HC Deb 08 July 1897 vol 50 cc1342-3
MR. LEES KNOWLES (Salford, W.)

I beg to ask the Secretary to the Treasury whether he is aware that professional professors in Queen's College s in Ireland are placed by The Colleges Act, 1845 (8 and 9 Vict. c. 66), and the College Statutes, as regards appointment, tenure of office, and duties, in the same position as the Arts professors, and that they fulfil the only two conditions laid down by the Superannuation Act of 1859 (22 Vict. c. 26) as qualifying for pensions, namely, appointment by the Crown, and payment from the Consolidated Fund: and whether, considering that the professional as well as the Arts professors in the Scotch Universities receive pensions on retirement, he would explain on what grounds the Treasury, while admitting the right of the Arts professors, refuse to grant pensions to the professional professors in the Queen's Colleges in Ireland.


The Queen's Colleges Act of 1845 does not bear upon the question of the pensionable rights of the professors. These rights (if any) are determined by the Superannuation Act 1859. Section 2 of the latter Act vests the ultimate decision of pension claims in the Treasury, "whose decision shall be final," and in the exercise of this power it has been the invariable practice of the Treasury to decline to admit as pensionable any officer who is not required to give his whole time to the duties of his office. The Queen's College professional professors, who are not so required, are therefore excluded. The grant of pensions to the Scotch University professors was transferred from the control of the Government to that of the Universities by the Universities (Scotland) Act 1889. Before that date they were pensioned, not under the Superannuation Act of 1859, but under the Universities (Scotland) Act 1858, which gave the Treasury no power to require whole time. Their case therefore is not, and never has been, analogous to that of the Queen's College professors.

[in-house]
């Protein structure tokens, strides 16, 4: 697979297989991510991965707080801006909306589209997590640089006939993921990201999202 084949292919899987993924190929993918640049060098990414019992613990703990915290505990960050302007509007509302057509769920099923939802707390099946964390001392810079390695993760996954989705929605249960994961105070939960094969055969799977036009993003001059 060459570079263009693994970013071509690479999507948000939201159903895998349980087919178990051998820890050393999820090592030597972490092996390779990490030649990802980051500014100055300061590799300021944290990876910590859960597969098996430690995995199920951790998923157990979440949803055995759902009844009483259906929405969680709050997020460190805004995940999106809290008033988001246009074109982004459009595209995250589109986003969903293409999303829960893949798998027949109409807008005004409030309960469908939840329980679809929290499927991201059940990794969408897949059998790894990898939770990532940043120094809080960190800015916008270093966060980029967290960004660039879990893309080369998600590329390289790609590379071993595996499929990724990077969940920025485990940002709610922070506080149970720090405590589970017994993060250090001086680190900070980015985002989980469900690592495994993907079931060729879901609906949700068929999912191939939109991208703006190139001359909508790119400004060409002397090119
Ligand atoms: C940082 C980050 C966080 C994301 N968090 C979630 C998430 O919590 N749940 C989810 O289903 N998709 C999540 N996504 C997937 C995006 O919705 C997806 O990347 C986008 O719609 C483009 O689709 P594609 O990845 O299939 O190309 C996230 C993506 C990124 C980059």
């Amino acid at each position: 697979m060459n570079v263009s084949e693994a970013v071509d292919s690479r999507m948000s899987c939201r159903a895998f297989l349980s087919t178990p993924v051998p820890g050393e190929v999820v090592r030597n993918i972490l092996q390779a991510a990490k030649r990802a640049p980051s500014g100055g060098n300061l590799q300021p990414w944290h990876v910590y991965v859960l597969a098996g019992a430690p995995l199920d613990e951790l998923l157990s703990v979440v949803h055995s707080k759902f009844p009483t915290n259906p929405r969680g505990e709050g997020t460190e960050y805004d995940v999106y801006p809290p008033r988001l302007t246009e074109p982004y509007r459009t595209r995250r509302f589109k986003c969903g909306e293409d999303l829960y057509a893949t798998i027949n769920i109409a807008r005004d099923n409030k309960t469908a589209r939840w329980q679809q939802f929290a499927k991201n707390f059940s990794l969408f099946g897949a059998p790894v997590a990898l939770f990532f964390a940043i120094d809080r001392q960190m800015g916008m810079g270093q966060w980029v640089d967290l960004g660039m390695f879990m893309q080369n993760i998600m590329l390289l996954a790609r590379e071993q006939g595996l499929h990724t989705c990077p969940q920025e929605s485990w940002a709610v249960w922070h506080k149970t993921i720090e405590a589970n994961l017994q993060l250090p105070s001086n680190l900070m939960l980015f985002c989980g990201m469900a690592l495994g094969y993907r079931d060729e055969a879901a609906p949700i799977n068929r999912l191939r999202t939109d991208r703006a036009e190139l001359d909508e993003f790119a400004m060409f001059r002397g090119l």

asked who was the authority to determine whether the outside occupation of these professors was inconsistent with the performance of their college duties?


said the question did not arise whether it was the college as represented by the President of the Council that was the authority to determine whether the outside occupations of these professors were inconsistent with the performance of their college duties. It was a question whether they gave their whole time, and it was admitted that they did not, since they undertook private practice. It was because of that that the Treasury refused them a pension.